Thu
May 27 2010 12:37pm

Best Graphic Story Nominee #4: Captain Britain and MI13—Vampire State

The fourth nominee of the week is Paul Cornell’s Captain Britain and MI13: Vampire State. It is the third volume of Captain Britain and MI13 (turns out there’s no “the” in that title), a Marvel series that ties in to the Skrull/Secret Invasion arc that has been going on for some time now. I would strongly recommend reading the first two volumes, but I think that it’s technically possible to read it alone. It would also help to have some familiarity with the Marvel universe. This is the comic with the highest entry-bar, I think, out of the whole list of nominees, but I also think that it’s enjoyable for someone who isn’t a regular comics reader. Get the three trades and go for it, yeah?

Cornell, also a writer for Doctor Who, is nominated for the Best Novelette this year in addition to the Best Graphic Story Award. He was recently interviewed on Tor.com by Teresa Jusino, discussing both his nominated works and his other writing.

Captain Britain and MI13: Vampire State is the most “comic book”-ish of the comics nominated for the Best Graphic Story Award. It’s part of an ongoing universe story in the Marvel continuity and contains characters (like Dr. Doom) that would only be recognizable to a regular reader. It also has superheroes in suits and a huge amount of crossover appearances, like Marvel!Dracula. (I am not well versed in Secret Invasion, so it’s likely I missed some things in here that a regular follower of the storyline wouldn’t.)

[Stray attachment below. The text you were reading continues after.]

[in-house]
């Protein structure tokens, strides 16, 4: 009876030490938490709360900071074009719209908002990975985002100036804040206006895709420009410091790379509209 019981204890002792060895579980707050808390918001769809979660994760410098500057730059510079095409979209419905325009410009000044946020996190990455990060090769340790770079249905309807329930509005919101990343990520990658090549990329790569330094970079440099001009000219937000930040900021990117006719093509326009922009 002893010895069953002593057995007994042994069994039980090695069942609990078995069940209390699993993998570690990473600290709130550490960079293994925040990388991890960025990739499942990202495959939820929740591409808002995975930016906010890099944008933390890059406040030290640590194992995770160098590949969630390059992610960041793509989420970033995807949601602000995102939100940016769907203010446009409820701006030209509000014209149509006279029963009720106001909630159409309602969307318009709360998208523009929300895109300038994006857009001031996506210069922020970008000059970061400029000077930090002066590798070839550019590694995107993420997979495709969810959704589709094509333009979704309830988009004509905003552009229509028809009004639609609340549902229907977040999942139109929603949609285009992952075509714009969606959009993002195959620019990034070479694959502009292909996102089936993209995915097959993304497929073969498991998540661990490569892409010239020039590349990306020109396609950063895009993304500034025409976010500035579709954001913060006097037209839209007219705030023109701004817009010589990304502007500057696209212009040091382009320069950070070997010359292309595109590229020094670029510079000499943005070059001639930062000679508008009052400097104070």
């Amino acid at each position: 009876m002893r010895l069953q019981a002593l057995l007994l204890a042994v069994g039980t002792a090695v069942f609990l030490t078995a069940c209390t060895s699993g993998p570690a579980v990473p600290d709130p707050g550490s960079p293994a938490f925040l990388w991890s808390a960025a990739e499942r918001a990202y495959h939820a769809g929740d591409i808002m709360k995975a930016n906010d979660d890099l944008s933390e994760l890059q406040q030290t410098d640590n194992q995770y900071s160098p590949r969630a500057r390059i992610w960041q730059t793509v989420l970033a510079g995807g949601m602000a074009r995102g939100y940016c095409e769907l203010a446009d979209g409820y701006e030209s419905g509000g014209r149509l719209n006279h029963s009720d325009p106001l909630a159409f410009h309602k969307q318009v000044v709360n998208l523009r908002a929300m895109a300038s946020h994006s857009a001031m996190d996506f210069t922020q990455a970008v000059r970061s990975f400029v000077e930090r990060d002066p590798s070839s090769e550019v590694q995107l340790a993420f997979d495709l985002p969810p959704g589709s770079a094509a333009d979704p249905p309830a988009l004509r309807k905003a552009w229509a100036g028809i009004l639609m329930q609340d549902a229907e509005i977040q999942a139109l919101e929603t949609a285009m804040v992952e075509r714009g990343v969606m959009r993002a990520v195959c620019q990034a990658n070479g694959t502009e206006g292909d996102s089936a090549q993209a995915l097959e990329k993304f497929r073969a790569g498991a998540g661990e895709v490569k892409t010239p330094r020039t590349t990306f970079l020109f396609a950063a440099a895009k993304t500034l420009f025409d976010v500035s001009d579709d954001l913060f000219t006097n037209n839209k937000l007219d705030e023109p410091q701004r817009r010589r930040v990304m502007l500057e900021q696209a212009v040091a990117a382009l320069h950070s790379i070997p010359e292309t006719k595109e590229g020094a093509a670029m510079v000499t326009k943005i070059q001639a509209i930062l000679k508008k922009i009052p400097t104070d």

The story opens after Captain Britain and his team have kicked the Skrulls out of Great Britain at a price, and a new invasion is gearing up to take advantage: Dracula and his “kingdom.” The fight between Dracula and the team is elaborate and involves a lot of feints and tricks—always the best part of a space battle—that also allow for a comfortable amount of character development. Spitfire’s storyline in this is the most engaging, in my opinion, and also the hardest. She’s the one who has to go behind enemy lines and do terrible things for the success of the mission. She’s the one who has to decide to have her own son killed. Of course, in the end the good guys win (and Dr. Doom is still playing his own side), and the couples are merry, but it’s an interesting trip to that ending.

Arguably, if it weren’t for all the characters you need to know or the background stories, this could be a standalone story arc. The plot is concise and fits perfectly into the trade collection. That may make it more accessible than I give it credit for, but we’ll see.